Michael Murphy has been striking fear into opponent’s eyes since coming off the bench to make his senior championship debut in 2007 against Armagh on a day when he represented Donegal at both minor and senior level.
We all know of the storied career he has had in the intervening years. He has captained Donegal since 2011 and will retire as the county’s most successful skipper having led them to four Ulster titles, one Allianz League and one All-Ireland crown.
His ability is unquestionable and his talent undeniable, however, one issue that has continued to raise its head is where best to play the towering Glenswilly man.
Murphy started his senior career as a full forward to devastating effect and continued in that fashion by averaging six points a game in 2009 en route to collecting Young Football of the Year.
When Donegal reached the promise land under Jim McGuinness in 2012, Murphy was their go-to man in full forward. He scored an iconic goal after three minutes that epitomised classic full forward play and went on to collect the Man of the Match award as well as a maiden All-Star in the 14 jersey.
The game has changed since then and Murphy has more often than not found himself playing out around the midfield for Donegal. He has played as an out and out midfielder, as a centre forward and also as a deep-lying playmaker, such is his talent he excels in all these positions.
The debate surrounding where best to play Murphy reared its head a few weeks back on Off The Ball’s Gaelic Football Show, with everyone unanimously agreeing that Murphy was Donegal’s best player but some felt he was needed in a more central position as the days of the impactful full forward comes to an end. It was even suggested that playing Murphy at full forward was now as a result of ‘panic stations’.
With more and more packed defences, it is a legitimate argument to suggest that Murphy is best utilised further out the field, but the big man himself proved on Saturday evening against Armagh that he is at his devastatingly best when kept inside, close to goals were he can wreak havoc.
Murphy didn’t start the game but was introduced after 28 minutes with the score level at 0-3 apiece and Donegal struggling to make any real impact from open play. All three of their scores came from Michael Langan placed balls.
The Glenswilly ace was put straight into the full forward line where he stayed for the majority of the game and ultimately proved the difference between the sides.
Donegal’s first score from play came after his introduction, and although it will go down as Niall O’Donnell’s point after a booming run by Eoghan Ban Gallagher, the sheer presence of Michael Murphy inside was enough.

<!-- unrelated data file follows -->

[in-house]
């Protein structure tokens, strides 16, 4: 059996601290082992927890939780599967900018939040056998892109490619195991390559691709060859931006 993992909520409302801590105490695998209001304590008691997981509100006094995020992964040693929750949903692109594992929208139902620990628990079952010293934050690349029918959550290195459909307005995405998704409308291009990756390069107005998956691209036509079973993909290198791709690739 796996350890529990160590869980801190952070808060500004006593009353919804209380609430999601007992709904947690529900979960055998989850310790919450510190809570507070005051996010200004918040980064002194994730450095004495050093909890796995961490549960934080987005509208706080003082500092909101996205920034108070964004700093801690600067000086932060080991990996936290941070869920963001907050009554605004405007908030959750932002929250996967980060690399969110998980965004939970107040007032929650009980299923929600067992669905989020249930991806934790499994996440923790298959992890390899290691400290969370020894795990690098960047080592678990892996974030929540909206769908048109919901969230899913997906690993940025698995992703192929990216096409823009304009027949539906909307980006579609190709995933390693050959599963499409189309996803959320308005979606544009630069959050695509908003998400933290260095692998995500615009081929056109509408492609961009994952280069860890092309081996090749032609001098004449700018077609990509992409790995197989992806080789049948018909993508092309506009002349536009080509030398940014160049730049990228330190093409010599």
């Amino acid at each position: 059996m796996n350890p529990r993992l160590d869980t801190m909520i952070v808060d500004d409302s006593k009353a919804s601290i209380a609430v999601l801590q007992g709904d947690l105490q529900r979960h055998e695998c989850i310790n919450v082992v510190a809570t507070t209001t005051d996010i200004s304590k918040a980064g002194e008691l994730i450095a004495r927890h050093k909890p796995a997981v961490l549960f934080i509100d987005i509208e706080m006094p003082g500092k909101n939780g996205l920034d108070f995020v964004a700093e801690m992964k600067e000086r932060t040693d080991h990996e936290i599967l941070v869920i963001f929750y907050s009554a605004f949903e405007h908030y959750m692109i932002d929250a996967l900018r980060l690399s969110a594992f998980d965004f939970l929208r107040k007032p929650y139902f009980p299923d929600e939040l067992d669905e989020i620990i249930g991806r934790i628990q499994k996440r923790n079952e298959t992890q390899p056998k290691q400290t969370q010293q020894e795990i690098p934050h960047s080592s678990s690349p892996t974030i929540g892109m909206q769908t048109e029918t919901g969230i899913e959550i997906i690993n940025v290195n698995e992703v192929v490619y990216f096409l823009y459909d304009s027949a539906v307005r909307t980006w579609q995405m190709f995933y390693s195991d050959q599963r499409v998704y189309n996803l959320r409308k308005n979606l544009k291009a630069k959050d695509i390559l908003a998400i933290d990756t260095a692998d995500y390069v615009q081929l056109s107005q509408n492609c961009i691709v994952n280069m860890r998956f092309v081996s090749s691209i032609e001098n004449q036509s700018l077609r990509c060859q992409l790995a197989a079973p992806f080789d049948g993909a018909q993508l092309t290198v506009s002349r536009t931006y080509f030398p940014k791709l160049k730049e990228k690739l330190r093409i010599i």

He made a decoy run from full forward which allowed O’Donnell to run into space and kick an effortless score.
The game’s defining moment came a few short minutes later when Donegal grabbed the only goal of the game seconds before the half-time whistle to send them in one point in front and, in many ways, deflate the Armagh challenge.
Murphy scored the all-important goal in what was a classic poaching full forward’s goal.
Donegal attacked down the left wing, Armagh defended in number and were probably victims of ball watching as Murphy ghosted untracked into the full forward position. When he eventually received the ball, he was left with a one-on-one shot at Blaine Hughes. There was only ever going to be one outcome.
While Murphy’s goal proved the difference between the sides in the second-half, Donegal still struggled in attack. They hadn’t scored from play since the goal and needed a score to settle the nerves heading into the home stretch.
Up stepped the Glenswilly talisman who drifted out of the full forward line. He hovered as Donegal opted for a slow and patient build-up before peeling off, dropping back and receiving the ball on the 45-metre line and kicking over the bar.
Murphy went on to hit Donegal’s final score of the game in what proved to be the game’s vital score. Again he showed some quality forward play, drifting out of the full forward position. He collected the ball out on the right wing before showing all of his trademark running power, bombing through the Armagh defence to score again.
While this is a trait that can indeed to put down to great midfield or even centre forward play, Murphy showed all the classic instincts of a number 14 by turning back onto his right foot when it seems as though he had taken too much out of the ball.
On a night when Donegal only managed 1-3 from play, Murphy scored 1-2 and executed the role of decoy runner perfectly for the other point.
He is Donegal’s best player and given his high footballing IQ, his brute strength and powerful running, it’s easy to suggest that he should be out the field.
However, Michael Murphy is at his scary best when he is in at full-forward and causing havoc around him. Saturday night proved this.
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